It’s not surprising that calculating dates of conception and due dates in pregnancy can be as much an art as a science, since they are dependent on the whims of the developing fetus, but what is surprising is that unless you undergo artificial insemination or in vitro fertilization, calculating conception dates can be just as difficult. What’s even more surprising is that gestational age, or the age of the fetus, isn’t measured from conception at all.
Date of Conception
If you know when your last period began, it’s relatively easy to calculate your approximate date of conception. Most women with a 28-day cycle ovulate about 14 days after the day their last period began. Because sperm can survive in the fallopian tubes for up to three days before fertilization, but the egg only survives for 24 hours after ovulation, women are most likely to conceive when they have intercourse two to three days before ovulation. As conception is only possible up to 24 hours after ovulation, if you have a regular period, you can usually narrow down date of conception to a three to four day window. If your cycle lasts longer than 28 days, take the number of days in your shortest cycle, subtract 18, and then whatever the result is, count ahead that many days from the beginning of your last period. That should indicate which days you were likely the most fertile.
Even when it’s possible to calculate date of conception within a very narrow window, it still isn’t used to measure gestational age. Instead, gestational age is measured from the first day of the last period. If the date of the beginning of the last period isn’t know, it’s possible to measure approximate gestational date with an ultrasound. Ultrasounds are most accurate at estimating gestational age when the fetus is between eight and 18 weeks old, but unusually small or large fetuses can skew the results.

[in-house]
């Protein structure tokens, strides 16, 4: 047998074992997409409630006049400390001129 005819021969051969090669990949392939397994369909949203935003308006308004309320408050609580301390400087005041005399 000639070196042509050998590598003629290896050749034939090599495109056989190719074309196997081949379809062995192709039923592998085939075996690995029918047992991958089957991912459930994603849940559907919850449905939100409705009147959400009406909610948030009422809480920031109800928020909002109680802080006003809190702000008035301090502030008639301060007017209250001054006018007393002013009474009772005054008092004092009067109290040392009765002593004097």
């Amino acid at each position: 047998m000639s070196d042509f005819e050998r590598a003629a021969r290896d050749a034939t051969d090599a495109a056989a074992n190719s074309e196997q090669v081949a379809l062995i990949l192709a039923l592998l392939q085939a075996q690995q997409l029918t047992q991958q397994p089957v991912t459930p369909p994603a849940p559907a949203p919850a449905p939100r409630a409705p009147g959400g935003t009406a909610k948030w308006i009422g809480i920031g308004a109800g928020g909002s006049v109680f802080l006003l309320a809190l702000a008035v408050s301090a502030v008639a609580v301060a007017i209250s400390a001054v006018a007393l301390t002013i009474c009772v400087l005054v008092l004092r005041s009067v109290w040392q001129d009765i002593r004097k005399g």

Like gestation age, the due date is calculated from the date of the beginning of the last period rather than the date of conception. Physicians give the due date as 40 weeks from the beginning of the last menstrual cycle. The due date should only be seen as an approximation, however, as only five percent of babies are actually born on their due dates. Most are born in the two weeks before or after their due date.
“Calculating Your Dates: Gestation, Conception & Due Date : American Pregnancy Association.” Promoting Pregnancy Wellness : American Pregnancy Association. N.p., n.d. Web. 22 Mar. 2010. http://www.americanpregnancy.org/duringpregnancy/calculatingdates.html.
“Fetal development: The first trimester – MayoClinic.com.” Mayo Clinic medical information and tools for healthy living – MayoClinic.com. N.p., n.d. Web. 22 Mar. 2010. http://www.mayoclinic.com/health/prenatal-care/PR00112.